I was flying a fully loaded, C-177 Cardinal in a trio of aircraft rented from the Edmonton Flying Club on a tour of the foothills southbound from Edmonton to Rocky Mountain House, then south to Calgary. My bladder began making me seriously regret my morning coffee. As we neared Calgary, the “pain” became urgent and I briefly considered using the sick sack, but in that crowded cabin with four occupants, I decided to persevere, hoping to avoid an even worse calamity. Needless to say, I diverted from the sight-seeing mission and dove at maximum speed into Springbank airport (which, at the time, was a relatively new training satellite airport west of Calgary). Immediately after landing and clearing the runway I switched the VHF radio to the ground controller and asked for “vectors” to the nearest bathroom! I was beyond modesty at this point and taxying as fast as safely able. We received prompt instructions and I’m sure I could hear a smile in the controller’s voice. We were followed by the rest of our group and as each aircraft cleared the runway and checked in, they were told: “Cleared to follow the aircraft ahead to the nearest bathroom.” Thankfully, I made it in the knick of time, but I endured good-natured ribbing from the rest of the gang. It seems, everyone knows a ton of bathroom puns and isn’t afraid to use them.
This day, upon arrival in Winnipeg, I didn’t need to request vectors to the nearest bathroom, but again, I wasted no time during taxi. Happily, our plan went smoothly. Our passengers flooded off the plane and scuttled into a long lineup that wound around the holding room. No one dawdled but took care of business as efficiently as practicable and we got everyone back on board without leaving anyone behind. Meanwhile our mechanics installed a new computer component and again, reset the system. I used a washroom near the ramp office where the first officer and I picked up a new flight plan, while the refueller squirted a few more kilos of Jet-A into our tanks. Our pushback crew arrived promptly, did their thing, and as quickly as possible, we were on our way again. Several minutes later we were climbing eastward again towards Montreal. Above the critical altitude I had the purser re-test the toilets, hoping. Joy! Everything worked!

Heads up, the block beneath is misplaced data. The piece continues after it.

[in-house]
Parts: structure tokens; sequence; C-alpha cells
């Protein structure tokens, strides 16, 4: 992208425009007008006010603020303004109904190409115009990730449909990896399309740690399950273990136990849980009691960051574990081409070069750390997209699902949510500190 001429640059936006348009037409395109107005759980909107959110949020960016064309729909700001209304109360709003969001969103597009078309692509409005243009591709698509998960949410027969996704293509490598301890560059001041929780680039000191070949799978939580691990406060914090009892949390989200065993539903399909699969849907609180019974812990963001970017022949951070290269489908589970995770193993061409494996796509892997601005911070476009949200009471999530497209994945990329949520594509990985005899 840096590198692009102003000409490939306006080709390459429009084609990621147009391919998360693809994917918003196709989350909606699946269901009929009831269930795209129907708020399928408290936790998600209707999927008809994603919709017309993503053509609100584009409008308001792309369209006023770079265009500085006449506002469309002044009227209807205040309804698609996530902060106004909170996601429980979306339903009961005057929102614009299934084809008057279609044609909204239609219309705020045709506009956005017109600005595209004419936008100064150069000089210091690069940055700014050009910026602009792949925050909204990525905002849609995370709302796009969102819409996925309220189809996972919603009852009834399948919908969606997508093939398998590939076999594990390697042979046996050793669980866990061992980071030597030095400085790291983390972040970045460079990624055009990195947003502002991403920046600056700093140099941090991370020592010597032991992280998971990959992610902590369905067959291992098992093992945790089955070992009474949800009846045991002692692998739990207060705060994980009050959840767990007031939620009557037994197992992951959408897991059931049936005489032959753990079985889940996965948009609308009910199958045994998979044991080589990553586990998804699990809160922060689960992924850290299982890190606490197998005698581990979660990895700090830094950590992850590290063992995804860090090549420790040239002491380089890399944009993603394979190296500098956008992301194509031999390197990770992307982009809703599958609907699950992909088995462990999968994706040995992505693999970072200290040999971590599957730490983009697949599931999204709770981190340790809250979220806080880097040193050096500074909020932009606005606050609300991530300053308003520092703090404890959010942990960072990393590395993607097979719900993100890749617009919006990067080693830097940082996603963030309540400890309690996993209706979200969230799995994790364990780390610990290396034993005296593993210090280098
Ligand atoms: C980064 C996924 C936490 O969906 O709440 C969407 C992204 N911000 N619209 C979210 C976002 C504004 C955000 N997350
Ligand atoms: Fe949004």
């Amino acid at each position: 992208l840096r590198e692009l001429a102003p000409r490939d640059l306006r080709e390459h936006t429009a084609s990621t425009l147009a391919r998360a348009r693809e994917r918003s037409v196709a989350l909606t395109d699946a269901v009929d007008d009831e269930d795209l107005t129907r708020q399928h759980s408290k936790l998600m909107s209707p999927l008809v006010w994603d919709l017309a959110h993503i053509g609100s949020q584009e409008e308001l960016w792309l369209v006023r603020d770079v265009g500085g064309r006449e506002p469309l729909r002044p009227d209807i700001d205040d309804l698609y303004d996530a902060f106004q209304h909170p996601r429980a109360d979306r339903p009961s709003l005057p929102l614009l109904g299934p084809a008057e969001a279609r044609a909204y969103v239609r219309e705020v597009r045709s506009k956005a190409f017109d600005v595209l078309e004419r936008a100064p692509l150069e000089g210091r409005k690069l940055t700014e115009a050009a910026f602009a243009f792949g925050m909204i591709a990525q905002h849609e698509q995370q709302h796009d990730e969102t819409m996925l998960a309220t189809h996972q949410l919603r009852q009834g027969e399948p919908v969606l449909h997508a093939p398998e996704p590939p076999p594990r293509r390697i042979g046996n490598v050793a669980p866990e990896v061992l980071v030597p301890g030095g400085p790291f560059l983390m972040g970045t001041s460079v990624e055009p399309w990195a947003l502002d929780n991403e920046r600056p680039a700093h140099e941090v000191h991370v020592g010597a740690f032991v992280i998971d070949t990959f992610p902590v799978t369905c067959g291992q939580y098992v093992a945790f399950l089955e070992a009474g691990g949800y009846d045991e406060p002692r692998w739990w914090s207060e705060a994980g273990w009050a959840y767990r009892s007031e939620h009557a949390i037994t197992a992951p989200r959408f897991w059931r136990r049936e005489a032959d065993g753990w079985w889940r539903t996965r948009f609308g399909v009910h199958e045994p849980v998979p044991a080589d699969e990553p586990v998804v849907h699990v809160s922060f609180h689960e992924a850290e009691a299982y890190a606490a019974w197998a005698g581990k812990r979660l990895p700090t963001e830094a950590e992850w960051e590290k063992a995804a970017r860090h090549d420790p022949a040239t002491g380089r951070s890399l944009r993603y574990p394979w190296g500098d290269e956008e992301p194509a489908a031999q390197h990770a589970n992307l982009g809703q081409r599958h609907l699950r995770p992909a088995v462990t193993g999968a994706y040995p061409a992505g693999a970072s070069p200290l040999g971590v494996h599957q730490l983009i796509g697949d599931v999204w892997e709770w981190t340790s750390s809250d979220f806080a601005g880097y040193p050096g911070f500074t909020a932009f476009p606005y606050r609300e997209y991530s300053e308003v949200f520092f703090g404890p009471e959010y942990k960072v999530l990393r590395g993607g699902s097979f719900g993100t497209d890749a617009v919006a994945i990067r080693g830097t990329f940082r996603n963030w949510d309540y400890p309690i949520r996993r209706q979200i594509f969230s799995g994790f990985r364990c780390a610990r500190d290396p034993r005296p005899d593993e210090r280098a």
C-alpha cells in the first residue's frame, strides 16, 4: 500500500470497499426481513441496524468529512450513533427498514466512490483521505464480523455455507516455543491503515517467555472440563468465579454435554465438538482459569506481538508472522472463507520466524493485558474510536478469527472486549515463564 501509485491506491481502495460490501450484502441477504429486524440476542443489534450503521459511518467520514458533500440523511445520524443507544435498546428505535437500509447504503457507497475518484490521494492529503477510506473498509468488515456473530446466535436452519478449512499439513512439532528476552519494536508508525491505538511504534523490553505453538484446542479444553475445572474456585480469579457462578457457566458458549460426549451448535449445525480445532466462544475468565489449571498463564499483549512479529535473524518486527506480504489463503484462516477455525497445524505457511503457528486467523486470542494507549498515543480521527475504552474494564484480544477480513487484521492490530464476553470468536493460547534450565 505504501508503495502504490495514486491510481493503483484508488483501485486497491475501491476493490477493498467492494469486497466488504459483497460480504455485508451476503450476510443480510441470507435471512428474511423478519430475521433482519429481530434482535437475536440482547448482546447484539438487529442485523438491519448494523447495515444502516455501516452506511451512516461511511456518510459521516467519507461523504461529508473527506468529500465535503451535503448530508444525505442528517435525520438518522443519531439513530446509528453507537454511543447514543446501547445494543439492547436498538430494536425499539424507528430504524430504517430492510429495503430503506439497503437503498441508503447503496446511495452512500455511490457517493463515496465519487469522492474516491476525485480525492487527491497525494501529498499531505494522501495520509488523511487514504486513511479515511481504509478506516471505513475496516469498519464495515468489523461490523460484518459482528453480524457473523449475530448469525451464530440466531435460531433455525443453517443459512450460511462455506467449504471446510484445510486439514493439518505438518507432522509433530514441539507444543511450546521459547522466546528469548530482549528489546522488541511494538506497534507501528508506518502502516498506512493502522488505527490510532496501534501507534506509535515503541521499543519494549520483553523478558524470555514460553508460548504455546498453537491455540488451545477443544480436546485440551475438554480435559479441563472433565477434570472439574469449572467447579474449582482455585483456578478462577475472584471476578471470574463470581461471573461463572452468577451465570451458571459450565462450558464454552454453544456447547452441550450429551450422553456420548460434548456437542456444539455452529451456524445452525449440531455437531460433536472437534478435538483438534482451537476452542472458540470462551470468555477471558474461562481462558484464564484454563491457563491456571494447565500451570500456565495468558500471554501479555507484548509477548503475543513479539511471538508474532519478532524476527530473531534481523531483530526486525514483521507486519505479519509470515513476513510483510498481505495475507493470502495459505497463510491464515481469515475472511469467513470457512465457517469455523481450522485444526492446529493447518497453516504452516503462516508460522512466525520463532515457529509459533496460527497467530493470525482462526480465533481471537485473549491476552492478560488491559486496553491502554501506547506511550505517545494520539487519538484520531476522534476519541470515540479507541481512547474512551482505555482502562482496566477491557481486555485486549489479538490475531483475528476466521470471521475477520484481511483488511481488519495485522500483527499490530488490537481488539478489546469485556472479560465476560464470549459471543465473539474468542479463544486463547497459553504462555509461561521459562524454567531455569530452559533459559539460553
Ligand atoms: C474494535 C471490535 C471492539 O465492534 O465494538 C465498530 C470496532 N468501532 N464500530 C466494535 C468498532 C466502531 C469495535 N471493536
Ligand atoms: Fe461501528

The passengers took the unplanned “adventure” in stride with good humor. We arrived in Montreal close enough to schedule so no one missed their connections. As we said goodbye from the flight deck doorway, there were smiles and laughter and good-natured teasing — and even more people with bathroom jokes to share. It’s surprising how this relatively small break from routine caused a sudden camaraderie in a group of people who would otherwise have little to say to one another.
I’ve had other flights where unserviceable toilets became an issue. Our MEL (Minimum Equipment List) actually contains “go,” “no-go” guidelines (groan) based upon the number of toilets unserviceable, number of passengers and duration of the flight — in case you are wondering — but this was my only trip when all the lavatories shut down unexpectedly, and we had to make an unplanned pit stop.